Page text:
Why when we raise temperature generally a bigger concentration of a soluble gets dissolved in a inorganic solvent?Is there a quantum mechanical reason why this is happening?
3$\begingroup$ Quantum mechanical? That's just basic thermodynamics. $\endgroup$– MithoronMar 18 at 23:48
$\begingroup$ @Mithoron explain please.I never really understood it. $\endgroup$– VolpinaMar 18 at 23:50
$\begingroup$ Just analyse how Gibbs energy of dissolving changes with temp. $\endgroup$– MithoronMar 18 at 23:57
$\begingroup$ chemistry.stackexchange.com/questions/21855/… $\endgroup$– MithoronMar 19 at 0:13
$\begingroup$ Dissolution requires energy changes, which is temperature related. $\endgroup$– Mathew MahindaratneMar 19 at 1:44
Firstly that is strictly not true. Most solutes that are gaseous at the temperature will be less solvated the higher the temperature of the solvent liquid, for instance. There are other relevant examples as well.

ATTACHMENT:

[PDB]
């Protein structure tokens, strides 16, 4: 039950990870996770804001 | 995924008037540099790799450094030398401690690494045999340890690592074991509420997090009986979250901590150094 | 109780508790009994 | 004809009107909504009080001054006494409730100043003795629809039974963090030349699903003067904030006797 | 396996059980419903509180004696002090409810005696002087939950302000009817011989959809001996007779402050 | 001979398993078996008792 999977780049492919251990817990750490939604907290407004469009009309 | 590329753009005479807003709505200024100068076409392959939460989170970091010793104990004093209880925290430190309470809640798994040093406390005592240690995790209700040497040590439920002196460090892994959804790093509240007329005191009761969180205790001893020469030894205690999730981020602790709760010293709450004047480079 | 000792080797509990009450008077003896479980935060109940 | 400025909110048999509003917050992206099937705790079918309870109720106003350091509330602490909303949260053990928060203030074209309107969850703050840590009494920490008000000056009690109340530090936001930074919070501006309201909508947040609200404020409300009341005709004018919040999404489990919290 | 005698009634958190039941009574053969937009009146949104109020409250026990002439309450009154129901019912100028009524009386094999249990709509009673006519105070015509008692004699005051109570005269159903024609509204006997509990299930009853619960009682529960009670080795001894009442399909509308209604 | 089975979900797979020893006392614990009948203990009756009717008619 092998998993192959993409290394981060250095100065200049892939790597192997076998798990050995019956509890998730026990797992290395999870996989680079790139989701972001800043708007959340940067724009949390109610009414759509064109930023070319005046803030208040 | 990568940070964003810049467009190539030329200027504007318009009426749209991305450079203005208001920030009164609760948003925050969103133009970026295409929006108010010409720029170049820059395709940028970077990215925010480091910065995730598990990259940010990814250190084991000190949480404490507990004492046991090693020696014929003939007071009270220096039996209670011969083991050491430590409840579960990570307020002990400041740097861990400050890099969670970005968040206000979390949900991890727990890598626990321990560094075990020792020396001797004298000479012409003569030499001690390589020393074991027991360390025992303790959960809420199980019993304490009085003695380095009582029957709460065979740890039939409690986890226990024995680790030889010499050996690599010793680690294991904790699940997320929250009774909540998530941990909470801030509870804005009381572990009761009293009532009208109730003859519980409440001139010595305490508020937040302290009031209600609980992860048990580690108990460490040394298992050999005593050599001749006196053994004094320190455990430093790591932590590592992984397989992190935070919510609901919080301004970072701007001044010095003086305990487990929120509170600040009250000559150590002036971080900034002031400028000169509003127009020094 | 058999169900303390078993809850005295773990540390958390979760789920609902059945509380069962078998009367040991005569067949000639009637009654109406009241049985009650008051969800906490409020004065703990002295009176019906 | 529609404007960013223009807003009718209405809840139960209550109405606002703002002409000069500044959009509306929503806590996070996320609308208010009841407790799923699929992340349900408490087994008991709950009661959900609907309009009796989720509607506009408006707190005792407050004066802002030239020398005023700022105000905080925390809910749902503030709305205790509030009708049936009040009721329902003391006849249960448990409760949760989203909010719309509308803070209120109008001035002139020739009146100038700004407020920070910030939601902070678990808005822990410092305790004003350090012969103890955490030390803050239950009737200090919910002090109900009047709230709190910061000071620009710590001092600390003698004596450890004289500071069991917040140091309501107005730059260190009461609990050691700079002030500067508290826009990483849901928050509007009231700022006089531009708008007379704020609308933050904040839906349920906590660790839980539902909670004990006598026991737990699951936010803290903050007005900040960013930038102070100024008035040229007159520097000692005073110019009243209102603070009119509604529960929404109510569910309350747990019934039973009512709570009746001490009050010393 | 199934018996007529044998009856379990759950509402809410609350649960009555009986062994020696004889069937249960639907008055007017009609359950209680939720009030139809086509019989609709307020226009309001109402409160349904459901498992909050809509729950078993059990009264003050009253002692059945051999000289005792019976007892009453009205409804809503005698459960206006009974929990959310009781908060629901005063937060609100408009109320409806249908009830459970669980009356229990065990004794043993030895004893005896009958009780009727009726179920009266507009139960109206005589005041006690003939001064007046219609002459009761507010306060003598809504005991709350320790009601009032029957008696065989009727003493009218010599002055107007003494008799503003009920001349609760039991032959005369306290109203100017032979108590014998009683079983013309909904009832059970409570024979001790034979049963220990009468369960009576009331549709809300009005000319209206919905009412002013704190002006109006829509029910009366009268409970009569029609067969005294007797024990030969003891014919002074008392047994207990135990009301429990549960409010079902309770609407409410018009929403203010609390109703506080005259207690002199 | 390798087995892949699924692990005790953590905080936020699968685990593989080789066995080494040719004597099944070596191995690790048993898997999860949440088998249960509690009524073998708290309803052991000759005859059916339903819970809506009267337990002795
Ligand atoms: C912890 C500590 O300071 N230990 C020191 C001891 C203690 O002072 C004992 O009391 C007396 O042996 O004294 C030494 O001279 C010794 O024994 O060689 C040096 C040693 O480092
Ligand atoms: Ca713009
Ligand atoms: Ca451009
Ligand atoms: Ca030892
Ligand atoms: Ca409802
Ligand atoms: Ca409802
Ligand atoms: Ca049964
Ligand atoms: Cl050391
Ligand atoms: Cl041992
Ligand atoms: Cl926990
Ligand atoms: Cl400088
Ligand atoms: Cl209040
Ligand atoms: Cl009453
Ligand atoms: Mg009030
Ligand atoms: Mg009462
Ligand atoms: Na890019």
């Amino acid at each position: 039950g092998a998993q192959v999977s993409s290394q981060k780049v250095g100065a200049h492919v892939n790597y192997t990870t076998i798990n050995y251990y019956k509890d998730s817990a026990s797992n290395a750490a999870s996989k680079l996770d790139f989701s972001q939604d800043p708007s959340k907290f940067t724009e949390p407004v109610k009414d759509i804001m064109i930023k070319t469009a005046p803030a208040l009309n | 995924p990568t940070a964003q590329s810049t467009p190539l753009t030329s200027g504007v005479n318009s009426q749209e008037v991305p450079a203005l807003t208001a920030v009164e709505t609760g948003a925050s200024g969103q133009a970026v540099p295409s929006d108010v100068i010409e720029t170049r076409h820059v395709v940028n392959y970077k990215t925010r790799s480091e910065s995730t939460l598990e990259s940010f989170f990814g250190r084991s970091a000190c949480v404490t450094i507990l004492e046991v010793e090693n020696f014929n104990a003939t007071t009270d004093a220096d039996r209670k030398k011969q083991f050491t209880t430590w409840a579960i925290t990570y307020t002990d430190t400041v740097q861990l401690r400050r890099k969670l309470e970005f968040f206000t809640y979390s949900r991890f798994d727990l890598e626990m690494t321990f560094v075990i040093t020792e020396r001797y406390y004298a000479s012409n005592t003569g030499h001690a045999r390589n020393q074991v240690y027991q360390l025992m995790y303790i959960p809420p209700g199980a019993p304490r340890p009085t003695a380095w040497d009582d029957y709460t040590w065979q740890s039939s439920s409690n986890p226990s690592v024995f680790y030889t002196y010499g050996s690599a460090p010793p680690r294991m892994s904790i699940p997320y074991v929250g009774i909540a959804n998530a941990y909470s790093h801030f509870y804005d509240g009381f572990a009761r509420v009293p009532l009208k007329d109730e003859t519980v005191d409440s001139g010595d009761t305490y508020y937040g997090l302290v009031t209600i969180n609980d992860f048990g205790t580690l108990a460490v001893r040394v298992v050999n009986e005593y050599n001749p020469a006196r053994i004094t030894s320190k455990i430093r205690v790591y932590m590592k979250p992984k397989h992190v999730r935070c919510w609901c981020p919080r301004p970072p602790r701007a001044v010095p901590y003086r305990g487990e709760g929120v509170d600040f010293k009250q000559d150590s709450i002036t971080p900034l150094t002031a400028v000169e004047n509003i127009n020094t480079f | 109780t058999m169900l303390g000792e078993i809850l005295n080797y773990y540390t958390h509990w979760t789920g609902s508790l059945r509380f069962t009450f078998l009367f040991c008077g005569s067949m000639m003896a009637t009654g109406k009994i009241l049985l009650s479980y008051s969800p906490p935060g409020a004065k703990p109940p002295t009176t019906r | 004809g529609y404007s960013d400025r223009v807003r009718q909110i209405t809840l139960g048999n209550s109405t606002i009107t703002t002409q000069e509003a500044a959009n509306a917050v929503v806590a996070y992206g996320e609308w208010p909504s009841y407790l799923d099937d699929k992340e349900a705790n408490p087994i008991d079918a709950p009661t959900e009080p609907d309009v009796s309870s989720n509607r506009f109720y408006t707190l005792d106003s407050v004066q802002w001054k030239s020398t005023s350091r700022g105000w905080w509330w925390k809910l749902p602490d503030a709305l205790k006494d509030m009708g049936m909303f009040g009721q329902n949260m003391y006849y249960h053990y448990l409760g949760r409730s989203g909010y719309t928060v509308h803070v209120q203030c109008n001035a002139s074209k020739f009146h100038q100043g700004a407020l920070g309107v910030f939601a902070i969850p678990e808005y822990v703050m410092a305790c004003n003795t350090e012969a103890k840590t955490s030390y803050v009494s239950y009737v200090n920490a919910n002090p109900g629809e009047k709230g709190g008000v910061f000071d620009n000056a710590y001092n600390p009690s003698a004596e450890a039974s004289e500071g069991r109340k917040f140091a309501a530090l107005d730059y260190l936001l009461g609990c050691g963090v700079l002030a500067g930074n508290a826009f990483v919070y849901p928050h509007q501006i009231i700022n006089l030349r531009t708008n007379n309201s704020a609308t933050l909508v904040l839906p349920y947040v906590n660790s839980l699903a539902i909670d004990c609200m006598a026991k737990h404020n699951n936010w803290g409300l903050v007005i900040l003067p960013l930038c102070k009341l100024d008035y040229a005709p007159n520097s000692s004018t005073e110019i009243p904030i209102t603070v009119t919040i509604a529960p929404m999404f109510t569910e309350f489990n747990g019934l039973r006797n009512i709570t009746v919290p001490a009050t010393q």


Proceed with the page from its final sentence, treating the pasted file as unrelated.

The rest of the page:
Secondly, if you do not understand this, there is no reason to go digging into quantum chemistry. That is a game best left alone untill you are good and ready.
The most reasonable way to understand this is through understanding energy and thermodynamics. Most substances solvation are favorable to increasing temperature in terms of enthalpy. Energy is required to break the bonds of the pure sample, energy is required to displace solvent-solvent bonds and energy is gained from forming solvent-solute bonds. With temperature all these enthalpies change in magnitude. There is also entropy, the entropy of mixing - which is a strong contributor to increased solvation at elevated temperatures.